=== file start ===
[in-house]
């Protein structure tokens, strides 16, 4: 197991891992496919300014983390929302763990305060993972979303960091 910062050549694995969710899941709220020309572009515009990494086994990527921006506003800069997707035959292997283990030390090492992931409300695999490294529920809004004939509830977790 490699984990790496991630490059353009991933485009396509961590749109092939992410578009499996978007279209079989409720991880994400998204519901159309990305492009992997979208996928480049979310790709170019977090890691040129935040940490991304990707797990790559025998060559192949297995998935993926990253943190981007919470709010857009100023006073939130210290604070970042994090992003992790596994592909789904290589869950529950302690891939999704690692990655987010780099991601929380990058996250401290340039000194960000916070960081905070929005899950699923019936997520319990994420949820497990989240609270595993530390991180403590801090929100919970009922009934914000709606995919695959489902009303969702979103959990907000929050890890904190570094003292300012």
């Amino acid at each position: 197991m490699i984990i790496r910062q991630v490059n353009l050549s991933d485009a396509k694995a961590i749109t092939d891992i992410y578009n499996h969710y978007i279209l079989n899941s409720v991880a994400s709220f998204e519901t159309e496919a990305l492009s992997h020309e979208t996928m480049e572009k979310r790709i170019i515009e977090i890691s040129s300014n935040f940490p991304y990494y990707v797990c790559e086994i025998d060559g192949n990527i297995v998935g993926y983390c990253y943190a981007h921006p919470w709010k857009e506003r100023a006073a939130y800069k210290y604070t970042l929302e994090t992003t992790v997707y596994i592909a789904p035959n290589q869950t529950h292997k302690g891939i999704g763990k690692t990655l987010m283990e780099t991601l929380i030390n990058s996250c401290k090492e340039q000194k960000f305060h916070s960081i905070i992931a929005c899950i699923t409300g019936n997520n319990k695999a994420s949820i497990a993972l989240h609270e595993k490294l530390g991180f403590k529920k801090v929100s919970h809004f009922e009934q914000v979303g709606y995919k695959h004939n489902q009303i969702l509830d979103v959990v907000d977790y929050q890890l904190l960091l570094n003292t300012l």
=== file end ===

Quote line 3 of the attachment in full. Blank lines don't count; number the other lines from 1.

């Amino acid at each position: 197991m490699i984990i790496r910062q991630v490059n353009l050549s991933d485009a396509k694995a961590i749109t092939d891992i992410y578009n499996h969710y978007i279209l079989n899941s409720v991880a994400s709220f998204e519901t159309e496919a990305l492009s992997h020309e979208t996928m480049e572009k979310r790709i170019i515009e977090i890691s040129s300014n935040f940490p991304y990494y990707v797990c790559e086994i025998d060559g192949n990527i297995v998935g993926y983390c990253y943190a981007h921006p919470w709010k857009e506003r100023a006073a939130y800069k210290y604070t970042l929302e994090t992003t992790v997707y596994i592909a789904p035959n290589q869950t529950h292997k302690g891939i999704g763990k690692t990655l987010m283990e780099t991601l929380i030390n990058s996250c401290k090492e340039q000194k960000f305060h916070s960081i905070i992931a929005c899950i699923t409300g019936n997520n319990k695999a994420s949820i497990a993972l989240h609270e595993k490294l530390g991180f403590k529920k801090v929100s919970h809004f009922e009934q914000v979303g709606y995919k695959h004939n489902q009303i969702l509830d979103v959990v907000d977790y929050q890890l904190l960091l570094n003292t300012l």